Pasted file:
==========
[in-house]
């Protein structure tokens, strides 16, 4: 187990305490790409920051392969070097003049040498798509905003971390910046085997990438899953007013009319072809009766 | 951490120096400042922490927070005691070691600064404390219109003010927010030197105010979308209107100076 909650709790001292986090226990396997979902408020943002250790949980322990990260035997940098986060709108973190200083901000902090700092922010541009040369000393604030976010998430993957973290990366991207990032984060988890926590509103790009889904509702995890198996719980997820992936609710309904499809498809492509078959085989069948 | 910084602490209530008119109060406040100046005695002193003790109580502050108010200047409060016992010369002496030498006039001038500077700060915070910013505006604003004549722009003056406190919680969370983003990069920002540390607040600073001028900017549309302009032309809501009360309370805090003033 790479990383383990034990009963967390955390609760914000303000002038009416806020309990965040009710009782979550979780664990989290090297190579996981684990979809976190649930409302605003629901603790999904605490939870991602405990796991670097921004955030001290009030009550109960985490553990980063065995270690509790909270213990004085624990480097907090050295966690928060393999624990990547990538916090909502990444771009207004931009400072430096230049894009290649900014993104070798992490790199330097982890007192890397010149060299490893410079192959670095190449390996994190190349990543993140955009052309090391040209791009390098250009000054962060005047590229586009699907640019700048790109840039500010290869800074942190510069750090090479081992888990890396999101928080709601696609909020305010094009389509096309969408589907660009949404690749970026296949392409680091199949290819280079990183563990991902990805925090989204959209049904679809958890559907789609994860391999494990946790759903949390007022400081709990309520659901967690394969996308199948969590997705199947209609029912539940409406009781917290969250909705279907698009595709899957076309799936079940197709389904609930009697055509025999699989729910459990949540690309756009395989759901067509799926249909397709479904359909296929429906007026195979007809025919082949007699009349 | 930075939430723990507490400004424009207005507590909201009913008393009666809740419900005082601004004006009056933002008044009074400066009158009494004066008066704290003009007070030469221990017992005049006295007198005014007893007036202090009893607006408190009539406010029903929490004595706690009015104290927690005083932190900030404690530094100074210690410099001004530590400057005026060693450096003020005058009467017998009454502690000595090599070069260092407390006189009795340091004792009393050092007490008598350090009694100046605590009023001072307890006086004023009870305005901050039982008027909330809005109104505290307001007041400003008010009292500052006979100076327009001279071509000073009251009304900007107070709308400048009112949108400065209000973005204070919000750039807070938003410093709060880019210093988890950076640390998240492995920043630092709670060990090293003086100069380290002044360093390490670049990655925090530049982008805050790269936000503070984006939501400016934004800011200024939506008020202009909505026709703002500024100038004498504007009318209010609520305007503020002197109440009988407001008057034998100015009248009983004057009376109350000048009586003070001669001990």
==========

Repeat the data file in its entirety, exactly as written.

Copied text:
[in-house]
């Protein structure tokens, strides 16, 4: 187990305490790409920051392969070097003049040498798509905003971390910046085997990438899953007013009319072809009766 | 951490120096400042922490927070005691070691600064404390219109003010927010030197105010979308209107100076 909650709790001292986090226990396997979902408020943002250790949980322990990260035997940098986060709108973190200083901000902090700092922010541009040369000393604030976010998430993957973290990366991207990032984060988890926590509103790009889904509702995890198996719980997820992936609710309904499809498809492509078959085989069948 | 910084602490209530008119109060406040100046005695002193003790109580502050108010200047409060016992010369002496030498006039001038500077700060915070910013505006604003004549722009003056406190919680969370983003990069920002540390607040600073001028900017549309302009032309809501009360309370805090003033 790479990383383990034990009963967390955390609760914000303000002038009416806020309990965040009710009782979550979780664990989290090297190579996981684990979809976190649930409302605003629901603790999904605490939870991602405990796991670097921004955030001290009030009550109960985490553990980063065995270690509790909270213990004085624990480097907090050295966690928060393999624990990547990538916090909502990444771009207004931009400072430096230049894009290649900014993104070798992490790199330097982890007192890397010149060299490893410079192959670095190449390996994190190349990543993140955009052309090391040209791009390098250009000054962060005047590229586009699907640019700048790109840039500010290869800074942190510069750090090479081992888990890396999101928080709601696609909020305010094009389509096309969408589907660009949404690749970026296949392409680091199949290819280079990183563990991902990805925090989204959209049904679809958890559907789609994860391999494990946790759903949390007022400081709990309520659901967690394969996308199948969590997705199947209609029912539940409406009781917290969250909705279907698009595709899957076309799936079940197709389904609930009697055509025999699989729910459990949540690309756009395989759901067509799926249909397709479904359909296929429906007026195979007809025919082949007699009349 | 930075939430723990507490400004424009207005507590909201009913008393009666809740419900005082601004004006009056933002008044009074400066009158009494004066008066704290003009007070030469221990017992005049006295007198005014007893007036202090009893607006408190009539406010029903929490004595706690009015104290927690005083932190900030404690530094100074210690410099001004530590400057005026060693450096003020005058009467017998009454502690000595090599070069260092407390006189009795340091004792009393050092007490008598350090009694100046605590009023001072307890006086004023009870305005901050039982008027909330809005109104505290307001007041400003008010009292500052006979100076327009001279071509000073009251009304900007107070709308400048009112949108400065209000973005204070919000750039807070938003410093709060880019210093988890950076640390998240492995920043630092709670060990090293003086100069380290002044360093390490670049990655925090530049982008805050790269936000503070984006939501400016934004800011200024939506008020202009909505026709703002500024100038004498504007009318209010609520305007503020002197109440009988407001008057034998100015009248009983004057009376109350000048009586003070001669001990």